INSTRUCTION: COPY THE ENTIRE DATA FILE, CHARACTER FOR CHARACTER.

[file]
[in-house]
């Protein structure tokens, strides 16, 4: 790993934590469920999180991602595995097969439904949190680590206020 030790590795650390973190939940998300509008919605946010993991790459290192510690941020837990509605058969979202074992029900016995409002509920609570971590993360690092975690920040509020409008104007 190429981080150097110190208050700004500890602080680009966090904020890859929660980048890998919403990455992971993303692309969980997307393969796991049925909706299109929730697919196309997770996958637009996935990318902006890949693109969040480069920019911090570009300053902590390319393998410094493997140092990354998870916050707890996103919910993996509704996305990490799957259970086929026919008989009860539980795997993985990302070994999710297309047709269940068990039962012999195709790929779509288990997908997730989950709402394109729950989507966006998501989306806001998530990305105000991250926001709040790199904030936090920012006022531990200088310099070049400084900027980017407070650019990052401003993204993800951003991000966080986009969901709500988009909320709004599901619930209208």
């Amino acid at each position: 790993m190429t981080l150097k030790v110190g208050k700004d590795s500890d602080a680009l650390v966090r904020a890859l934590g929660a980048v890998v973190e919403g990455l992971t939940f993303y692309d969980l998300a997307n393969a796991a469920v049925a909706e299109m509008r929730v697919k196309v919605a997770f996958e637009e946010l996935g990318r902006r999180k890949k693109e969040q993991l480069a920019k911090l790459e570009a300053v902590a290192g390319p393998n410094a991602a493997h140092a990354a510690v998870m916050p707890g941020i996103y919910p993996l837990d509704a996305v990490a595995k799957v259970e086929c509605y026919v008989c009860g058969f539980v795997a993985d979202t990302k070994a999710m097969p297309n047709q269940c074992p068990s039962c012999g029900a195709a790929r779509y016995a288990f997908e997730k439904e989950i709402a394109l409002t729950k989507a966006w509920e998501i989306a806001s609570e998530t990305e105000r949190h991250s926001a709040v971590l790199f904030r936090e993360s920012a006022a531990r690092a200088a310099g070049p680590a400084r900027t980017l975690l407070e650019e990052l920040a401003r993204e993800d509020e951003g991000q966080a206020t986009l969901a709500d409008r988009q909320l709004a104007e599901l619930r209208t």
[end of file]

[in-house]
């Protein structure tokens, strides 16, 4: 790993934590469920999180991602595995097969439904949190680590206020 030790590795650390973190939940998300509008919605946010993991790459290192510690941020837990509605058969979202074992029900016995409002509920609570971590993360690092975690920040509020409008104007 190429981080150097110190208050700004500890602080680009966090904020890859929660980048890998919403990455992971993303692309969980997307393969796991049925909706299109929730697919196309997770996958637009996935990318902006890949693109969040480069920019911090570009300053902590390319393998410094493997140092990354998870916050707890996103919910993996509704996305990490799957259970086929026919008989009860539980795997993985990302070994999710297309047709269940068990039962012999195709790929779509288990997908997730989950709402394109729950989507966006998501989306806001998530990305105000991250926001709040790199904030936090920012006022531990200088310099070049400084900027980017407070650019990052401003993204993800951003991000966080986009969901709500988009909320709004599901619930209208």
């Amino acid at each position: 790993m190429t981080l150097k030790v110190g208050k700004d590795s500890d602080a680009l650390v966090r904020a890859l934590g929660a980048v890998v973190e919403g990455l992971t939940f993303y692309d969980l998300a997307n393969a796991a469920v049925a909706e299109m509008r929730v697919k196309v919605a997770f996958e637009e946010l996935g990318r902006r999180k890949k693109e969040q993991l480069a920019k911090l790459e570009a300053v902590a290192g390319p393998n410094a991602a493997h140092a990354a510690v998870m916050p707890g941020i996103y919910p993996l837990d509704a996305v990490a595995k799957v259970e086929c509605y026919v008989c009860g058969f539980v795997a993985d979202t990302k070994a999710m097969p297309n047709q269940c074992p068990s039962c012999g029900a195709a790929r779509y016995a288990f997908e997730k439904e989950i709402a394109l409002t729950k989507a966006w509920e998501i989306a806001s609570e998530t990305e105000r949190h991250s926001a709040v971590l790199f904030r936090e993360s920012a006022a531990r690092a200088a310099g070049p680590a400084r900027t980017l975690l407070e650019e990052l920040a401003r993204e993800d509020e951003g991000q966080a206020t986009l969901a709500d409008r988009q909320l709004a104007e599901l619930r209208t």